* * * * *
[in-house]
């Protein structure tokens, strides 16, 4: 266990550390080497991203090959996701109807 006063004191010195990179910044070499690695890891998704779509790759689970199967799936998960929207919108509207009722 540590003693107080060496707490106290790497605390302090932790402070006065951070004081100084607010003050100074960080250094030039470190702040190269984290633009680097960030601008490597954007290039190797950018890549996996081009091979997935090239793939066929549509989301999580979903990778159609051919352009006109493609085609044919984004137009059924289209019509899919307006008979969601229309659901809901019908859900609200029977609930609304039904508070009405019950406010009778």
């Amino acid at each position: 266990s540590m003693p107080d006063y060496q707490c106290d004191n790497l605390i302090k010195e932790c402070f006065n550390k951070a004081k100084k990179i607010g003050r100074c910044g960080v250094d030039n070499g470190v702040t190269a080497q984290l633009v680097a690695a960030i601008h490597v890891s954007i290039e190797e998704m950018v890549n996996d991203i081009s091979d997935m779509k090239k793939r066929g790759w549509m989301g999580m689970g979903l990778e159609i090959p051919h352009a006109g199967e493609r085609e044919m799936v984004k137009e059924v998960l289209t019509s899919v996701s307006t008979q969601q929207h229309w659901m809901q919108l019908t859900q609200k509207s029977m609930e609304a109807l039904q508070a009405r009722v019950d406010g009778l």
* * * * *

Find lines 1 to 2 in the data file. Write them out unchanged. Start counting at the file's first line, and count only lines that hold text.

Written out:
[in-house]
């Protein structure tokens, strides 16, 4: 266990550390080497991203090959996701109807 006063004191010195990179910044070499690695890891998704779509790759689970199967799936998960929207919108509207009722 540590003693107080060496707490106290790497605390302090932790402070006065951070004081100084607010003050100074960080250094030039470190702040190269984290633009680097960030601008490597954007290039190797950018890549996996081009091979997935090239793939066929549509989301999580979903990778159609051919352009006109493609085609044919984004137009059924289209019509899919307006008979969601229309659901809901019908859900609200029977609930609304039904508070009405019950406010009778």